Don’t believe me? Travel to a foreign country and attempt to use your card. It will decline your transaction and lock your account. You will be given these numbers and codes to call. They will suggest that you get a new card sent to you, and you will have to strenuously argue otherwise. They will inform you that the account that was locked in milliseconds cannot be unlocked for ’2 business days’. You will discover the days turning into weeks in which you will be deprived of all of your money and dependent upon the generosity of others while a stranger in a strange land (While making daily calls to BofA, Visa, and your branch manager – to no avail.).
    Your trip will be ruined. You will return home and find a new card sitting in your mailbox (for anyone at home or the post office to intercept and activate).

    None of this will be due to no fault of your own. You will have done nothing wrong, but BofA will try to convince you otherwise at each frustrating step of the process.


    • With all due respect to you Casper…. The Electronic Fund Transfer Act limits your liability for unauthorized transactions to $50 if your debit card was lost or stolen or you saw an unauthorized transaction from your account and you notify the bank within two business days. But if you wait more than two business days, you may be responsible for up to $500 or even more. – straight from FDIC Consumer News

      The belief that we as consumers have 0 responsibility is incorrect

      Bank of America was acting in your best interest. Did you notify Bank of America that you would be using your card while out of the country? If not, then of course this activity would be suspicious to Bank of America. Especially since most of our credit card numbers are stolen while making normal everyday purchases locally, online, or data breaches on companies that have consumer credit cards on file for monthly bill pay, then the numbers are bought/sold/traded to criminals who either use the number online or via telephone to make purchases or produce a clone card (if they have the capability)

      When you contacted the bank and they confirmed that the purchase attempts were in fact yours, you agreed to close that card down and have a new card (new account number) issued … or as you stated they suggested a new card despite your protests.. This would be a first for me and I work in a fraud department – not affiliated with any creditor or bank- but once it is confirmed that the activity was NOT fraud, banks will not usually “suggest” a new card number be issued.

      Once a bank cancels a card and issues a new card, again new account number, the old card is no longer valid and cannot be used.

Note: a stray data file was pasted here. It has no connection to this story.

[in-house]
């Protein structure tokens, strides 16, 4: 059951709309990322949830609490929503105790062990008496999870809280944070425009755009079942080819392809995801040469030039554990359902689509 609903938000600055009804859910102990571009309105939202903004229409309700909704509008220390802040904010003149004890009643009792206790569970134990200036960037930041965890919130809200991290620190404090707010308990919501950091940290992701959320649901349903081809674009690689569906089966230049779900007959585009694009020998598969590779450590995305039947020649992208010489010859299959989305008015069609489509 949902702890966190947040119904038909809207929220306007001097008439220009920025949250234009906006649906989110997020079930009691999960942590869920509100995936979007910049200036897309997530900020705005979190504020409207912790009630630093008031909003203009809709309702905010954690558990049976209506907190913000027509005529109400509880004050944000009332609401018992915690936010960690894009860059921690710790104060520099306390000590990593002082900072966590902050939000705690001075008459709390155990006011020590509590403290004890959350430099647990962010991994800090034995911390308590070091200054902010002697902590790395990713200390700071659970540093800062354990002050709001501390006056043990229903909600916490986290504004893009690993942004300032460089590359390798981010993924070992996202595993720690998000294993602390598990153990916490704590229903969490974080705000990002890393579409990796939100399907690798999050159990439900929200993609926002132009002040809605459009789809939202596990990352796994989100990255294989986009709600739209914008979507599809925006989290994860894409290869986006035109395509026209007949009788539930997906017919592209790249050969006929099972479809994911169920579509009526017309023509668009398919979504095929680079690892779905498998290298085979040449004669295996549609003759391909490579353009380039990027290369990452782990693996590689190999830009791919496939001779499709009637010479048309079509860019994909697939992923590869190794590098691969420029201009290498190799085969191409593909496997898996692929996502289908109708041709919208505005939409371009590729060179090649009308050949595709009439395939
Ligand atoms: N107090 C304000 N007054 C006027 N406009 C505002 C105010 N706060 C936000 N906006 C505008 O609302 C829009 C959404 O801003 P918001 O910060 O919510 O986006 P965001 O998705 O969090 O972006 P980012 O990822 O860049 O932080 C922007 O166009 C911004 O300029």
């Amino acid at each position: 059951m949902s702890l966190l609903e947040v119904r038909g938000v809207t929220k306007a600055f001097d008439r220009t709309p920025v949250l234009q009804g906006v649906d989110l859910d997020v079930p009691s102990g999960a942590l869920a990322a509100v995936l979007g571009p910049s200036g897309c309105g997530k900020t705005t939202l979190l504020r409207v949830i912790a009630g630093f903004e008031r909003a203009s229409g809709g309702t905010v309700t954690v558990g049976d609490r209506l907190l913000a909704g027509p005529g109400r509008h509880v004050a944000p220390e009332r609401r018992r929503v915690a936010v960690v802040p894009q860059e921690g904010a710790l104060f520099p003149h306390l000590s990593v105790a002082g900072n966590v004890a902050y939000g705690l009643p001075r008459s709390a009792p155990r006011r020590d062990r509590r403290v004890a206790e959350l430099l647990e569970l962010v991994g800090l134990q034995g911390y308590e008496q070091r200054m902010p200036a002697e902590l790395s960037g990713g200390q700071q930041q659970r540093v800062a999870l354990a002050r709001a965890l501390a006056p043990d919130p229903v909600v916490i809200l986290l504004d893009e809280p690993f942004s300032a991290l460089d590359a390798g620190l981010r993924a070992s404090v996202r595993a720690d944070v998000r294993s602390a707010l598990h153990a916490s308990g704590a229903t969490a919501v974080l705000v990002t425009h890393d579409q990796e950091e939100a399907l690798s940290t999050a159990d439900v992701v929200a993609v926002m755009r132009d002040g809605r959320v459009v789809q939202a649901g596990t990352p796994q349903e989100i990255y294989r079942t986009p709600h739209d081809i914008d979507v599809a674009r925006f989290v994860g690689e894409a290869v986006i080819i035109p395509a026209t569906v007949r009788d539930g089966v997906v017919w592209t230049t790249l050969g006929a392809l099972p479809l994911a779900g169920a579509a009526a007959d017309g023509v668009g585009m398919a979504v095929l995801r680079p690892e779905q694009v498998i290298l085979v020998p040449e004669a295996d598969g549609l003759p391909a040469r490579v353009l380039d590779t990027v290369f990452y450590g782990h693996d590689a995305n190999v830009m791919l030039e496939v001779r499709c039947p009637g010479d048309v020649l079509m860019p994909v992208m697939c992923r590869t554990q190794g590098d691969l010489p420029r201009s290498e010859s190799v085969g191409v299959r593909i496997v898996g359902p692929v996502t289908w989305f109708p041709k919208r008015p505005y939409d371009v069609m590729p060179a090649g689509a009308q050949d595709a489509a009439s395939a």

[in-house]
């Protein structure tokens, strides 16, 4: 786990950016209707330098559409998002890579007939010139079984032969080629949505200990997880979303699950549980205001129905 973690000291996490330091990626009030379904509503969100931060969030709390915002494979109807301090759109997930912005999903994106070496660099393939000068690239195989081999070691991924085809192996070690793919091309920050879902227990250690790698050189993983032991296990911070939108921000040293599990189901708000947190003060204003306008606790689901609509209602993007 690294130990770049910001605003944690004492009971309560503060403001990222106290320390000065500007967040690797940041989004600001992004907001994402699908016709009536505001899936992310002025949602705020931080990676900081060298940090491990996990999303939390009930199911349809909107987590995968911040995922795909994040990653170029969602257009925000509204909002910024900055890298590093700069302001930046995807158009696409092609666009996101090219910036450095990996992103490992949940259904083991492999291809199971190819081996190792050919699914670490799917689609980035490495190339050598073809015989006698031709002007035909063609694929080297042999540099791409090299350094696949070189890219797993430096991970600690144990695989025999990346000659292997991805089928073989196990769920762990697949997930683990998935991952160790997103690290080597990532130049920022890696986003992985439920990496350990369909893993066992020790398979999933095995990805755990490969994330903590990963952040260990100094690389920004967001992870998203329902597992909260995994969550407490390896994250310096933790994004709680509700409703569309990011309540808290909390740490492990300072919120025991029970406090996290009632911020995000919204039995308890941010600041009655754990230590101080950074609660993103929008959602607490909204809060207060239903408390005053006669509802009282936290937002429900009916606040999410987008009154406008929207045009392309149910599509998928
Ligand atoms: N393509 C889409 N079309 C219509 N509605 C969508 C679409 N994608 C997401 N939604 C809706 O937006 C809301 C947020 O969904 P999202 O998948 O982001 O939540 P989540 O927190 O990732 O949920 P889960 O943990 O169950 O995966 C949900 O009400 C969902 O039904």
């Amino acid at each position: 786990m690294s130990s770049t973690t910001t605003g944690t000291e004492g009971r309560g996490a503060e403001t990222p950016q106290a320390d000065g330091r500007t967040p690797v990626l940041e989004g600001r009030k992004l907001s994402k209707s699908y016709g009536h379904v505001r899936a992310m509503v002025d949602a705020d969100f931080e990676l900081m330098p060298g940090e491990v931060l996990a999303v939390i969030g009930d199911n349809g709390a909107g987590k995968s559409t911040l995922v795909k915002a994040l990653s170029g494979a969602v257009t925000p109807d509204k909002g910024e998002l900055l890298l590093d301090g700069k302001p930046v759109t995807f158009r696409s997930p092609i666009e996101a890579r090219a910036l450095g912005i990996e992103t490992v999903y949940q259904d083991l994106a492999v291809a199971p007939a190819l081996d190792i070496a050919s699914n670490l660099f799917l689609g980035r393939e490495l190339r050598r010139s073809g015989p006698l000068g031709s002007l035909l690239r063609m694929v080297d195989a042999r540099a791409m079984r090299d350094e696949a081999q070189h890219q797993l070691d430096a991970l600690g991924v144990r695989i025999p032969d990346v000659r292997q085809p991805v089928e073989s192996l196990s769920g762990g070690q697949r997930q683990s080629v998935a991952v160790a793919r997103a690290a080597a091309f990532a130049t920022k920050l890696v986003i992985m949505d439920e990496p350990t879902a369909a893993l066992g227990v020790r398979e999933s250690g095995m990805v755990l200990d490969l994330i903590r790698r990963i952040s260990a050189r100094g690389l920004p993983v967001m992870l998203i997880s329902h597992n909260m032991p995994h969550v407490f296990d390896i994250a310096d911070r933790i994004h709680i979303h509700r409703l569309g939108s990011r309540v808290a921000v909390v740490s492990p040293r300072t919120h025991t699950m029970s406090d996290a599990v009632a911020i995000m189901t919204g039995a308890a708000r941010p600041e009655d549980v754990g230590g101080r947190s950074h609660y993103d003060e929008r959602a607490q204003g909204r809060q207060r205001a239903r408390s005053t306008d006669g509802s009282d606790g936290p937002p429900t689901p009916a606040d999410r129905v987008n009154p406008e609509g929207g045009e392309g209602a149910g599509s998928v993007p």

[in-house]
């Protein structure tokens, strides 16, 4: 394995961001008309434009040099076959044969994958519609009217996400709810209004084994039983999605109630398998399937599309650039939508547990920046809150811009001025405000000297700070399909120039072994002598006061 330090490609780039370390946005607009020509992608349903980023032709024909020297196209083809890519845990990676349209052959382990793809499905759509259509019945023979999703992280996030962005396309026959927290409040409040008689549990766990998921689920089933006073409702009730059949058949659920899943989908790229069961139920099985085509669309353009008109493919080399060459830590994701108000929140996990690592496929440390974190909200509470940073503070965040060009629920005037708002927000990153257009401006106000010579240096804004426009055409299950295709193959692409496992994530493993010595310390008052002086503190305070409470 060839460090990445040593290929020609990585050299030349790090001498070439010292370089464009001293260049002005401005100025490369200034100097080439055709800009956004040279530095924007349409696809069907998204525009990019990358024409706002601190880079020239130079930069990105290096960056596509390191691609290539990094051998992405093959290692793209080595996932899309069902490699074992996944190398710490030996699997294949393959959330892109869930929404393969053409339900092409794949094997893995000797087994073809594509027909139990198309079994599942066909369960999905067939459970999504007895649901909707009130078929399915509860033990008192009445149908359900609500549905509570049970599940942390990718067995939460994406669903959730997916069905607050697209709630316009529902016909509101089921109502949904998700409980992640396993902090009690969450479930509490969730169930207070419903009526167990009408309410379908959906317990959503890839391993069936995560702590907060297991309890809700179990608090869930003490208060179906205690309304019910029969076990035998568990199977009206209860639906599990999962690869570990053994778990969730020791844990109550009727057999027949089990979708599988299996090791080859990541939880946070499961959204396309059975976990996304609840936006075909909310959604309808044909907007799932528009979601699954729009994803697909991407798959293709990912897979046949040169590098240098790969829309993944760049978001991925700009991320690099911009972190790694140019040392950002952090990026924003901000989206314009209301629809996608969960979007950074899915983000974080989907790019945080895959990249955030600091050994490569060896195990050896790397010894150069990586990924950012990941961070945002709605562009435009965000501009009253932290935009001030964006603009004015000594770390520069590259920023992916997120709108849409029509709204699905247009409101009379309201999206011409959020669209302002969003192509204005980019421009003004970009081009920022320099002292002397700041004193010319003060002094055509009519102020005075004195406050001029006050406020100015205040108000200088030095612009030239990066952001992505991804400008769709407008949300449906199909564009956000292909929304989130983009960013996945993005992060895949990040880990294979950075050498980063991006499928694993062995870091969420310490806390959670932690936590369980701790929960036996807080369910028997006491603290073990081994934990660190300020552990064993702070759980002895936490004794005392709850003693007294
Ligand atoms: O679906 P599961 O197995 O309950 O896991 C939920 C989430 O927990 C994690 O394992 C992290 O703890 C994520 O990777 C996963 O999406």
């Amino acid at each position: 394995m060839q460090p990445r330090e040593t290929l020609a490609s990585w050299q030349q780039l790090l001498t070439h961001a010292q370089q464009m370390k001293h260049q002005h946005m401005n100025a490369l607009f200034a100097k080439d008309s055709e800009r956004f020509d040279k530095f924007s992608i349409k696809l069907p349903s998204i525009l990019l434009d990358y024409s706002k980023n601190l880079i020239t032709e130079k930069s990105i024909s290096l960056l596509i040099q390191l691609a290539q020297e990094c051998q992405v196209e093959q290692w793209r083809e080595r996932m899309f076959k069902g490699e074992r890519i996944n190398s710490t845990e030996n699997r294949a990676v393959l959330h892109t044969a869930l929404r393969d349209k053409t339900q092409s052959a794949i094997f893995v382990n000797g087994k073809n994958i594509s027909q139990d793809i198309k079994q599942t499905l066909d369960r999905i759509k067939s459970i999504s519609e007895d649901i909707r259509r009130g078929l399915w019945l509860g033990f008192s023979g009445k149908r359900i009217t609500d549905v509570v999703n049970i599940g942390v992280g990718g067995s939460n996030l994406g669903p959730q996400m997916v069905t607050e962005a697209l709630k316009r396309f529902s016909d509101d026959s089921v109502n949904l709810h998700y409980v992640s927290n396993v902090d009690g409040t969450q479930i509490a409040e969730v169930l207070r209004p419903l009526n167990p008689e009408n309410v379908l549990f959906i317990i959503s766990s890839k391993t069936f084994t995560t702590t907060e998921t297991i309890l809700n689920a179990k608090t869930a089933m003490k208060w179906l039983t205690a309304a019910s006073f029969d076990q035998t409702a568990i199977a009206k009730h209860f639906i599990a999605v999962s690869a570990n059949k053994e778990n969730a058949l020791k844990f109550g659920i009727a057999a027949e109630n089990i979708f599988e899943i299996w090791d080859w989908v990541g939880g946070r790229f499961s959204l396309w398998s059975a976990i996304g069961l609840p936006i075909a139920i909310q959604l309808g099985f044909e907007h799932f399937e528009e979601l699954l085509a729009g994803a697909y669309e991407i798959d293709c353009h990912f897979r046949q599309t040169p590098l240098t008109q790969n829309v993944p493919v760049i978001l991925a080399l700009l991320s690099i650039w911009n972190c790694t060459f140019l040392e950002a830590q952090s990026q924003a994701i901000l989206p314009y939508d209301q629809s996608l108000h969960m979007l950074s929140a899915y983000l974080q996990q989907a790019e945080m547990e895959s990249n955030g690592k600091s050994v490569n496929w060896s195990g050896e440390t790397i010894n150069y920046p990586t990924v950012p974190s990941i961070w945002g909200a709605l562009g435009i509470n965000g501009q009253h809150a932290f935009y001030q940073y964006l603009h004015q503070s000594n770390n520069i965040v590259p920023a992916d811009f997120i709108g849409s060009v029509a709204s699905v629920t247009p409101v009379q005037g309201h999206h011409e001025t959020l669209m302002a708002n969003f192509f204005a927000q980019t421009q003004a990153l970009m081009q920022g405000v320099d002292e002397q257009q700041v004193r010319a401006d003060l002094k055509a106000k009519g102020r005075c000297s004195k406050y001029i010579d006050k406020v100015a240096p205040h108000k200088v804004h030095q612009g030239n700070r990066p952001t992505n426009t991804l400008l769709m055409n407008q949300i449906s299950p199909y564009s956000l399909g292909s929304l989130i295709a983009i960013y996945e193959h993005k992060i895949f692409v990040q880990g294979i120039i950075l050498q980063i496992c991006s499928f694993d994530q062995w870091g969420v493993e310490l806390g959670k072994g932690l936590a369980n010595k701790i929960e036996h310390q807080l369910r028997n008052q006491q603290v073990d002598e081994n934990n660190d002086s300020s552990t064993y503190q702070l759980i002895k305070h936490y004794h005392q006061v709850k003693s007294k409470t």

When the rep stated that a new card would be sent out to you, did you advise the rep of the date that you expected to return home? I have dealt with issues similar and when the bank is informed of the urgency and that the consumer is out of town/country, the creditors/banks will overnight the new card to your location -provided that you can answer a series of security questions a bit more in-depth than the average ones they ask when you normally contact the creditor/bank. If the creditor/bank does not send the new card overnight to your location then they will wait until you return before sending it out if you inform them to do so.

      I certainly hope that you have a trusted individual that picks up your mail or that you stop mal delivery while you are away for an extended amount of time. If not, I highly recommend doing so instead of letting any piece of mail SIT in your mailbox until your return.

      By the way, the replacement card could have been intercepted by anyone at home or the post office as you stated … even at the airport, while you were in town just as easily as when you were out of the country. This would be why the activation strip usually has the statement “activate from your home phone”. Just another way the big bad banks are not looking out for you.

  10. concerned citizen // July 24, 2013 at 2:32 pm // Reply


    Just got a call from these very OFFICIAL SOUNDING people. Said they were from Bank of America, and that there was a charge for $1,000′s of dollars on my account from a computer store!

    They called from an UNKNOWN NUMBER and then gave me 1-800-971-8053 to call back as their “Fraud Department”. Thank goodness the number had a strange recording & i couldn’t get through…they were FAKE and phishing!

    Called my real bank number, from my bank statement not the # they gave me, and they said i had NO SUCH CHARGES. How can criminals like this get away with pretending to be a bank?? They sounded completely legitimate.

    NEVER TRUST ANYONE WHO CALLS YOU or gives you a phone number to call back. Only go to the original company, from your own source!

    ps – when I called Bank of America, they said 1-800-971-8053 is NOT one of their numbers. And they didn’t even care! They must get so much of these fake calls, they don’t even track them. Crazy.